Chronicle AM -- February 10, 2014

State legislatures are busy with drug policy issues, particularly marijuana and medical marijuana, a Texas grand jury refuses to indict a man who killed a cop in a no-knock drug raid, Mexican vigilantes are duking it out with the Knights Templar in Michoacan, and more. Let's get to it:

Marijuana Policy

Southern Cannabis Reform Conference in Atlanta Next Month. Peachtree NORML is hosting a marijuana reform conference in Atlanta on March 22. Click on the title link for ticket information.

Washington Bill Would Use Marijuana Revenue to Help Fund College Tuition. A bill introduced by Sen. Mike Baumgartner (R-Spokane) to effectively cap tuition rates at state colleges and universities relies in part on expected marijuana tax revenues. The bill, House Bill 6043 is part of Baumgartner's broader plan to improve basic education and ease the tuition burden on college students.

Legalization Bill Stalls in New Mexico Senate. A bill that would let New Mexico voters decide whether to legalize marijuana is stalled -- at least for now -- in the state Senate. The Rules Committee last Friday failed to debate it, but bill sponsor Sen. Gerald Ortiz y Pino said he hoped the committee would take it up this week.

New Hampshire House Subcommittee Meeting on Legalization Bill Today. A House Ways and Means Committee subcommittee is discussing the revenue and regulatory aspects of a bill that would make marijuana legal and regulate it like alcohol in the Granite State. House Bill 492 would make personal possession and home cultivation of limited amounts of marijuana legal for adults age 21 and older. It would also direct the state to license and regulate marijuana retail, cultivation, production, and testing facilities. The subcommittee is expected to consider changes to the bill's proposed system for taxing and regulating marijuana. The bill has already passed the House once, but must do so again before heading to the Senate.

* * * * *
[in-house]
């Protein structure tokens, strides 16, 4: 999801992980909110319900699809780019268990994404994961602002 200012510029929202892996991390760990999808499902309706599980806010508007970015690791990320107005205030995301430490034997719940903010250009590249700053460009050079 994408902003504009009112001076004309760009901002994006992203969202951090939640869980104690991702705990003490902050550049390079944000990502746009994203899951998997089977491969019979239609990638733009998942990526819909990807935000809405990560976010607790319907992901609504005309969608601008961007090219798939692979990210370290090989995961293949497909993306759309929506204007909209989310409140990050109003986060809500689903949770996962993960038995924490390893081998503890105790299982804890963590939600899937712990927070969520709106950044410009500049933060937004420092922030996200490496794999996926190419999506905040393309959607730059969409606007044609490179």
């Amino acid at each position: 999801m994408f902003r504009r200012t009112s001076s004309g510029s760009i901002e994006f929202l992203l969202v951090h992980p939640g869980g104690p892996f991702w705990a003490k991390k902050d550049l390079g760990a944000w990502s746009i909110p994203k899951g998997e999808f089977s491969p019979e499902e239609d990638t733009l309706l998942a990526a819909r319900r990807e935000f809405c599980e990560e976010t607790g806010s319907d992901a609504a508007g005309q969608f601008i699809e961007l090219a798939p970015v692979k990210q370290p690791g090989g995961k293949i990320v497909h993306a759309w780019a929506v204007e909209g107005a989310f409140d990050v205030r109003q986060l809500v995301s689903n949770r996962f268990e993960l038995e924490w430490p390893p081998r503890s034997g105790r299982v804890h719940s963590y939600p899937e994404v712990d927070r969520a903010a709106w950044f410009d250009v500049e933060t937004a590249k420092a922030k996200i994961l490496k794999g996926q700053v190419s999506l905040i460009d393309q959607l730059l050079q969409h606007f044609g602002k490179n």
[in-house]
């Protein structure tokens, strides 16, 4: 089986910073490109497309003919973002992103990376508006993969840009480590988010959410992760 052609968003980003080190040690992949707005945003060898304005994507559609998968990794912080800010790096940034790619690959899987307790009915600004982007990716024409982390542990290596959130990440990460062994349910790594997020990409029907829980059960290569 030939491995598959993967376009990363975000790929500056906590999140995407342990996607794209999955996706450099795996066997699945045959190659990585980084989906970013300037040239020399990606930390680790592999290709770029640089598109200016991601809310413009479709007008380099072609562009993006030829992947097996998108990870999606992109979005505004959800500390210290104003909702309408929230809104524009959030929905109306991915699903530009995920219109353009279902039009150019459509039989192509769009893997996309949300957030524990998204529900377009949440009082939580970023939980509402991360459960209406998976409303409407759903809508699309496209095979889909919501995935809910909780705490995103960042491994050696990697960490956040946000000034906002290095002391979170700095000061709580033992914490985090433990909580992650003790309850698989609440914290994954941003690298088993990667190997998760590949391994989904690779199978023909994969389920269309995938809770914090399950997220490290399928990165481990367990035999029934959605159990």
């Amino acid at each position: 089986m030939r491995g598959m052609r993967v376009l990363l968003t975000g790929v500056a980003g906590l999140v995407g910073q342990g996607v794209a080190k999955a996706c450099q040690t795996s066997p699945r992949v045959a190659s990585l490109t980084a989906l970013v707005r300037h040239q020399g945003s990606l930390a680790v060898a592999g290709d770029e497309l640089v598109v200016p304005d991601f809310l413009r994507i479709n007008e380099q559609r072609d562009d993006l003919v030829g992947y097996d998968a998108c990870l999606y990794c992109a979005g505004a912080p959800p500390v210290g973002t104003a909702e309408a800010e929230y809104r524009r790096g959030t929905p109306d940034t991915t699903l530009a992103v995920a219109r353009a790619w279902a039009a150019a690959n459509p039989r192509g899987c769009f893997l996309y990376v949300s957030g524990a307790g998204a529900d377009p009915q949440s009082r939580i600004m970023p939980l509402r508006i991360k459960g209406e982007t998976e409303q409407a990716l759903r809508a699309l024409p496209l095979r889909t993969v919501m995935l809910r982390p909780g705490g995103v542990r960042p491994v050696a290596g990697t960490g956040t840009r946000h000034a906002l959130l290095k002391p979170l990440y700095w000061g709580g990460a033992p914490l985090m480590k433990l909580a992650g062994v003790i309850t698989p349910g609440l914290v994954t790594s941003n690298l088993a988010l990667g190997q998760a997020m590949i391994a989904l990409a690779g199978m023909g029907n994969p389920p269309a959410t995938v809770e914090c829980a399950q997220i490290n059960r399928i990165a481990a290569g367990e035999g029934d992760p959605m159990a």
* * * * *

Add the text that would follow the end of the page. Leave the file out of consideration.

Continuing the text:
Los Angeles Mayor Suggests He Could Support Legalization. In an interview with a local TV station, LA Mayor Eric Garcetti suggested he could support an initiative that legalized marijuana. "[Legalizing marijuana] would make life easier to me in terms of the regulations... I think there's probably a majority of Californians that would like to see that, and I generally would be for that. I've never seen much of a difference between marijuana and alcohol... alcohol has rules around it," Garcetti said. "If we had something similar with marijuana it would probably be a good revenue generator." To listen, go to the 3:23 mark in the second video.

Hawaii Appeals Court Nixes Local Lowest Law Enforcement Priority Initiative. The Hawaii Intermediate Court of Appeals ruled last Friday that a voter-approved Hilo County initiative directing law enforcement to make adult personal use of marijuana on private property its lowest priority is unenforceable. The 2008 initiative won handily in Hilo, but the county council failed to implement it. Both a district court and now the appeals court have ruled that state marijuana laws preempt it. Advocates vowed to appeal to the state Supreme Court.